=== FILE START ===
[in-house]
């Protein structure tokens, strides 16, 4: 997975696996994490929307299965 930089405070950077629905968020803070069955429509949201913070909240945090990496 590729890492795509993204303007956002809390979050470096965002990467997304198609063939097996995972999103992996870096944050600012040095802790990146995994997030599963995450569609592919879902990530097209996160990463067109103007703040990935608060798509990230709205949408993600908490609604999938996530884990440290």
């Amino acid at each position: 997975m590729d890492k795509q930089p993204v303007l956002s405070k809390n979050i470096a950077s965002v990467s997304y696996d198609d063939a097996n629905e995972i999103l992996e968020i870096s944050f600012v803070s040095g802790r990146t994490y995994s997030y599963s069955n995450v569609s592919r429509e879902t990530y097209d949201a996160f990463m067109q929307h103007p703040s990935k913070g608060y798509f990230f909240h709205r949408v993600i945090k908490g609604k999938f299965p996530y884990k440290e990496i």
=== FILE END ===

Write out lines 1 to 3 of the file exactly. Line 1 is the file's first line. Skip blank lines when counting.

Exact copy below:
[in-house]
């Protein structure tokens, strides 16, 4: 997975696996994490929307299965 930089405070950077629905968020803070069955429509949201913070909240945090990496 590729890492795509993204303007956002809390979050470096965002990467997304198609063939097996995972999103992996870096944050600012040095802790990146995994997030599963995450569609592919879902990530097209996160990463067109103007703040990935608060798509990230709205949408993600908490609604999938996530884990440290």
């Amino acid at each position: 997975m590729d890492k795509q930089p993204v303007l956002s405070k809390n979050i470096a950077s965002v990467s997304y696996d198609d063939a097996n629905e995972i999103l992996e968020i870096s944050f600012v803070s040095g802790r990146t994490y995994s997030y599963s069955n995450v569609s592919r429509e879902t990530y097209d949201a996160f990463m067109q929307h103007p703040s990935k913070g608060y798509f990230f909240h709205r949408v993600i945090k908490g609604k999938f299965p996530y884990k440290e990496i």